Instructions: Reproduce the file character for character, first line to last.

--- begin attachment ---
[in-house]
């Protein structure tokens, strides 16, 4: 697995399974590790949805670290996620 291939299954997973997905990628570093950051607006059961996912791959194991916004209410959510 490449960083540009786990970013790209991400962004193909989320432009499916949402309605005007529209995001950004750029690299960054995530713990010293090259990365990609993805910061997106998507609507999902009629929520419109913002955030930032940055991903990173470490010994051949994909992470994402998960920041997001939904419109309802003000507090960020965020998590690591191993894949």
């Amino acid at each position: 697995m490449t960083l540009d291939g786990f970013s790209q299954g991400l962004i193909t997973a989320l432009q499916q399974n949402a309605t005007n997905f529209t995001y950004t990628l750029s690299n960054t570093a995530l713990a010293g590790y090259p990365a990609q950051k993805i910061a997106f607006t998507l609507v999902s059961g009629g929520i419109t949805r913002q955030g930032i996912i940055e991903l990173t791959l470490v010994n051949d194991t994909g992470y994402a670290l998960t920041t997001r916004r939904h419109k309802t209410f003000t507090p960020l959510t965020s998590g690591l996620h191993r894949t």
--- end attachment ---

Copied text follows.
[in-house]
């Protein structure tokens, strides 16, 4: 697995399974590790949805670290996620 291939299954997973997905990628570093950051607006059961996912791959194991916004209410959510 490449960083540009786990970013790209991400962004193909989320432009499916949402309605005007529209995001950004750029690299960054995530713990010293090259990365990609993805910061997106998507609507999902009629929520419109913002955030930032940055991903990173470490010994051949994909992470994402998960920041997001939904419109309802003000507090960020965020998590690591191993894949």
């Amino acid at each position: 697995m490449t960083l540009d291939g786990f970013s790209q299954g991400l962004i193909t997973a989320l432009q499916q399974n949402a309605t005007n997905f529209t995001y950004t990628l750029s690299n960054t570093a995530l713990a010293g590790y090259p990365a990609q950051k993805i910061a997106f607006t998507l609507v999902s059961g009629g929520i419109t949805r913002q955030g930032i996912i940055e991903l990173t791959l470490v010994n051949d194991t994909g992470y994402a670290l998960t920041t997001r916004r939904h419109k309802t209410f003000t507090p960020l959510t965020s998590g690591l996620h191993r894949t």